Hansen: When art and nature meld

November 14, 2013|By David Hansen | By David Hansen
  • A giant green anemone is on display in the Aquarium on Wheels exhibit as part of Laguna Art Museum's "Art & Nature" festival, held Nov. 7 to 10.
A giant green anemone is on display in the Aquarium on Wheels… (David Hansen, Coastline…)

It dawned on me about halfway through Sunday, sitting on kid chairs at the Laguna Art Museum and watching the children try to make clay pots: I never had art and nature.

There was an ant farm, maybe in second grade. I used to love that ant farm.

Now there are aquariums on wheels with sea cucumbers that quite possibly are the softest things in the world.

There are birds of prey that look completely unhappy being held in place by their handlers instead of taking flight to chase mice.

There are rainbow beads, Haiku and face painting.

The museum opened its doors to families for its first Art and Nature festival, an interactive way for children — and adults — to appreciate the connection between the two.

With a long list of contributors, including the Aquarium of the Pacific, the Laguna Bluebelt Coalition, the Discovery Science Center, the Pacific Marine Mammal Center, the Orange County Bird of Prey Center, the Ritz-Carlton's Eco-Adventure Center and many others, it was like an artistic fifth-grade science camp.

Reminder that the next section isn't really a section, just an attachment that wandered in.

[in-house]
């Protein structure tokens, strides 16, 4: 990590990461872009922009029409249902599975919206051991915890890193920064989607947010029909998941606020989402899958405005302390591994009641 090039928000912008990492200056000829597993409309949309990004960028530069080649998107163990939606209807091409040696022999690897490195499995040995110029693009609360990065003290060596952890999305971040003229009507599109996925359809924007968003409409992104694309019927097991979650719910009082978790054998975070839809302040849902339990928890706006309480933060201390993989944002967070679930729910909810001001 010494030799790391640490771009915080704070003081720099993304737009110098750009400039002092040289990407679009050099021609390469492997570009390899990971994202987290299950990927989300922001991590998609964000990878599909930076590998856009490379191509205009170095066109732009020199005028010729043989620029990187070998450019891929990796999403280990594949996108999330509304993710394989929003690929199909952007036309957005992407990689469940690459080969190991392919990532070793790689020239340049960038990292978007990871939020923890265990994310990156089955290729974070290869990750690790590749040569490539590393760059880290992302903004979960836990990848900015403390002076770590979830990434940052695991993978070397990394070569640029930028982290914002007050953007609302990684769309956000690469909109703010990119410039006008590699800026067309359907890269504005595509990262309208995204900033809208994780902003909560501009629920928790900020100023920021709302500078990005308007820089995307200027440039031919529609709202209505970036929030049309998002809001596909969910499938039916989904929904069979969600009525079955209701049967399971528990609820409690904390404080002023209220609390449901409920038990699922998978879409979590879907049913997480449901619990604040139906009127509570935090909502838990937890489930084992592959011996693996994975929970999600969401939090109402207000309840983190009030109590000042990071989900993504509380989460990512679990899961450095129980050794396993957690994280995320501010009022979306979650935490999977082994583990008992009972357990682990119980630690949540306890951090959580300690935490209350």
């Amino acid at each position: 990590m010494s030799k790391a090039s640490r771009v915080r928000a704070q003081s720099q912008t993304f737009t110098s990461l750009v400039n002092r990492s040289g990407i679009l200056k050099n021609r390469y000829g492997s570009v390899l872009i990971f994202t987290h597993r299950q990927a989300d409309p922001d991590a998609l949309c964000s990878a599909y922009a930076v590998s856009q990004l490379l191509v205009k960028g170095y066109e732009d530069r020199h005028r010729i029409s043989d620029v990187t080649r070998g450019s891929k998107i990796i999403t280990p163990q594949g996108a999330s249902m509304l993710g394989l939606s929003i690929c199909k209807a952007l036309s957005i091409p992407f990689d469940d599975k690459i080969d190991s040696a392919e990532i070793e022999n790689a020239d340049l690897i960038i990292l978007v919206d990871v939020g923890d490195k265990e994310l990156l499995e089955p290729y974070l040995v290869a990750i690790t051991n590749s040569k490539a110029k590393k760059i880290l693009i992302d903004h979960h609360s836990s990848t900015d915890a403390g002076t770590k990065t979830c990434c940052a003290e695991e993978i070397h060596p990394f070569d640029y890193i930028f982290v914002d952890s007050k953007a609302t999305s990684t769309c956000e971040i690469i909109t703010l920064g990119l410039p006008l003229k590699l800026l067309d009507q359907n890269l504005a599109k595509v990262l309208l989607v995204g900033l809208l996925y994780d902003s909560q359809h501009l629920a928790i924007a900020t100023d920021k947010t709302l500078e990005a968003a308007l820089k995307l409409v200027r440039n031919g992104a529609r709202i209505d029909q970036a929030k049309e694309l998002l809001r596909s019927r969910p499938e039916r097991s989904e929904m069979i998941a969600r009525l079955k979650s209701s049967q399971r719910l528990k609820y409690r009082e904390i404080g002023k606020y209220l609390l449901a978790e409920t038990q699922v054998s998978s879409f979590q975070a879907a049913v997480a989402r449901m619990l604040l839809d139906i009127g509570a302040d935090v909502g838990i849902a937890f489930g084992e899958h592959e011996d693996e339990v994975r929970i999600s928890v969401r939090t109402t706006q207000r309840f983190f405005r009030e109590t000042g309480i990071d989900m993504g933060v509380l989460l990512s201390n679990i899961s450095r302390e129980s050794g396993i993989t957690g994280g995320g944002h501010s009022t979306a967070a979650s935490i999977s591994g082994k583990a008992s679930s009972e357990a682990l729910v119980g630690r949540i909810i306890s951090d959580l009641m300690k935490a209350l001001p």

I got away with taking my youngest son, a 12-year-old, who spent longer than usual at the clay area. At first, he was trying to make one of the pots shown on the wall by renowned ceramic artist Adam Silverman.

"It's harder than it looks," he said, digging in with flourish.

After about 30 minutes and several failed bowls, I finally suggested that he might want to make a butter dish or a Frisbee.

He stuck to his fancy bowl, which ended up looking nothing like the picture.

Thanks, Silverman.

I don't smoke but now have a bad ashtray thingie.

The girls are always better at these activities. They spent forever at the My Hero booth, making cut-out birds with feathers and shiny, sparkly doodads.

I half-heartedly asked my son if he wanted to make one, and he didn't even have to answer. I knew by his expression.

He wanted to pet the eagle.

It had a 6-foot wingspan. Who wouldn't?

One look at its beak, though, and there was no way you would get too close.

The four-day event was not all about science, however. There were academic lectures, panel discussions and special exhibits. Historian Kevin Starr spoke Saturday about how ideas of nature have helped shape the state's history and identity.

Perhaps the highlight of the event was Saturday's sand drawing on Main Beach by artist Jim Denevan of Santa Cruz.

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